(August 2011) Economic consultant Michael Rosenzweig challenges Constantine Gonatas’s proposal for ensuring FERC’s demand response rulemaking achieves its objectives. Also, Juliet Shavit...
Technology for the Masses
The consumer-centric smart grid and its challenge for regulators.
intricacies of their utility bills and consumption in order to make energy efficient choices, because the smart devices can be programmed to make the optimal choices. Smart apps are emerging that make it easy for customers to save money and energy without needing to become energy wonks.
The signs for this ideation are emerging. Appliance manufacturers are planning to follow manufacturers of printers, computers, and handheld communicators by adding IP addresses and communication features to such things as refrigerators, washers, dryers, space heating and cooling, hot water devices, thermostats, and more. Until recently there has simply been a shortage of available IP addresses. The Internet Protocol for IP addresses needed to identify communication origin and destination has been based on a 2 to the 32nd power definition. This limited the available worldwide IP addresses to 4.29 billion. This is probably enough if each adult person or family on the planet has one IP address. As developing nations grow economically and the number of devices grows, 4.29 billion IP addresses worldwide have become woefully insufficient. Plans to move to 2 to the 128th power IP address system are underway. This will yield connectivity for 5,440 billion, billion, billion, billion unique IP addresses. Virtually all energy-using devices can and will have a unique IP address. The improved communications and now-available software mean consumers can save money and energy without a full understanding of their utility bills and energy use.
The core strength of broadband, high-speed communications in a future with literally every energy-using device in a home or business having its own IP address is that the consumer would never need to understand or master the meaning of a kWh or BTU. Without this need, consumers who are concerned about the overall costs of their utility and other monthly bills can make choices with real-time cost saving and environmentally friendly consequences without advanced degrees or endless amounts of time committed to getting this right. Smart devices or meters could communicate with individual appliances. This would add value for utility consumers and change the way people make energy use decisions without requiring consumers to become particularly energy use savvy. These devices would permit real-time pricing, load control, and two-way communication.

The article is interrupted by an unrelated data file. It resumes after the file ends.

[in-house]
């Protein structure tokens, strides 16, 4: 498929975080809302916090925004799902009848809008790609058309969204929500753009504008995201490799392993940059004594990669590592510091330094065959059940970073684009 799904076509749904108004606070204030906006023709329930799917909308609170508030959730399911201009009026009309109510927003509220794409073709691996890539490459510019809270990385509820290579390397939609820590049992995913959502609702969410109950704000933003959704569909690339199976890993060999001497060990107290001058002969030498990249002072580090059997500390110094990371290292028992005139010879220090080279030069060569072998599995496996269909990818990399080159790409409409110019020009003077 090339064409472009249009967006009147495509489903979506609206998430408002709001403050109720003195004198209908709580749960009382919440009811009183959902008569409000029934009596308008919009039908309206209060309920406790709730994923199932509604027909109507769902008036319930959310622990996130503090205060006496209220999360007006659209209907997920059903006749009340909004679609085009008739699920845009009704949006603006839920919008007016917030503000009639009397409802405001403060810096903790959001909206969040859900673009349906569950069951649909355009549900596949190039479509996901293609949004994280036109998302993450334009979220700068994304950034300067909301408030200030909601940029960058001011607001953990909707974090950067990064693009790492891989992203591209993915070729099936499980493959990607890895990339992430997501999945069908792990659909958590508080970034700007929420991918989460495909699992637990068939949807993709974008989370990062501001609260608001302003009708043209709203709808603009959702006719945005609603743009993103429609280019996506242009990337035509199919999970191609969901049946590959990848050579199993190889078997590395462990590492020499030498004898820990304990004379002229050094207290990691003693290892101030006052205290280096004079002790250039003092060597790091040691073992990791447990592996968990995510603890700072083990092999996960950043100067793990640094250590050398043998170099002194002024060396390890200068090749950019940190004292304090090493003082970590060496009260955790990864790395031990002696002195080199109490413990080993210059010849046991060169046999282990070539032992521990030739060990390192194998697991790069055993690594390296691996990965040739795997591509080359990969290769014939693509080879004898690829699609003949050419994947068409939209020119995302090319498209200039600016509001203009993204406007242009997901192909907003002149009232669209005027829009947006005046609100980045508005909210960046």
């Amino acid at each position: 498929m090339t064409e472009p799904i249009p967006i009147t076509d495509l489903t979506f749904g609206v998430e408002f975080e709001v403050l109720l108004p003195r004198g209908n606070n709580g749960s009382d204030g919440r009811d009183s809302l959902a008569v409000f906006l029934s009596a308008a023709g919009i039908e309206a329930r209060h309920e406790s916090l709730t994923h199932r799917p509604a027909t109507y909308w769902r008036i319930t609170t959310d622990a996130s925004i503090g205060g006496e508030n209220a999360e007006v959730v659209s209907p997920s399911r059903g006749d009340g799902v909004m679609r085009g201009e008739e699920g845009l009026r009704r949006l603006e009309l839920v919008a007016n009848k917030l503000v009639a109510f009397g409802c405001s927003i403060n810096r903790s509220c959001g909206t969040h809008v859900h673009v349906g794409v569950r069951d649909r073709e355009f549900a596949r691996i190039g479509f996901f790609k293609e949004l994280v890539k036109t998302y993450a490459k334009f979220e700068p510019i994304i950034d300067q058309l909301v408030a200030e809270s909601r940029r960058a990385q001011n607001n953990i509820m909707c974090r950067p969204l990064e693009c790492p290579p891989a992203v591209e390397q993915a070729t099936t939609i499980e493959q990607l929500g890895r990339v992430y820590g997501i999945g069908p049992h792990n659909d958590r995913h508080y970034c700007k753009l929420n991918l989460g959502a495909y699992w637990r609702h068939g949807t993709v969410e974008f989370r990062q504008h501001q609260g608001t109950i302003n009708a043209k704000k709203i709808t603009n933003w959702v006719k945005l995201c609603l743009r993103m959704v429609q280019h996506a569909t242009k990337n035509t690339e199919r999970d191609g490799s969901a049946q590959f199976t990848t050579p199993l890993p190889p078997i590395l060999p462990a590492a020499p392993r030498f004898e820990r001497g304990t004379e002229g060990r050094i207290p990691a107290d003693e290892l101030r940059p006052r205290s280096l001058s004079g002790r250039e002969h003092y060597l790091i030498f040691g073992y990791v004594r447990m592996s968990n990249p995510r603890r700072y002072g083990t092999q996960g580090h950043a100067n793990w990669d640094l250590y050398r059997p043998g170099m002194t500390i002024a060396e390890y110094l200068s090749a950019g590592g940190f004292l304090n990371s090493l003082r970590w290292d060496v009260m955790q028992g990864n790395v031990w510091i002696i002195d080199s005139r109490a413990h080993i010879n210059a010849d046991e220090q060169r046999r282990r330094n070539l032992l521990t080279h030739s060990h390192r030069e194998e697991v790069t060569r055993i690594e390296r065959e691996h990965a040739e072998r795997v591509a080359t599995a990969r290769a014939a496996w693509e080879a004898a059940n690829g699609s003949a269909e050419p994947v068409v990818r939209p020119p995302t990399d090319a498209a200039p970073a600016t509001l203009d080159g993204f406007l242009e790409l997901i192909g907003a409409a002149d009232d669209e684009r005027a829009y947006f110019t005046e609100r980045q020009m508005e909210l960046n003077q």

Advanced smart meters aren’t necessarily tied to the so-called smart grid. Regardless, an obvious benefit of any smart meter is that such devices would achieve labor savings and other improvements through automatic meter reading (AMR). These meters can also be programmed or designed to do much more, particularly in terms of real-time pricing and direct load control.
Regulators and consumers very reasonably view regulated energy companies as having important and necessary qualities and energy related skills. In addition, regulated energy companies have the experience to help consumers select the technologies and commercial vendors that can help them achieve the promised energy enhancing services. Financing expenses associated with potentially more costly replacement units or renewable energy systems might also cause even well-intentioned consumers to under-invest in energy systems that are more efficient, renewable, or both. Regulated utilities might be more likely to overcome cost-of-money and long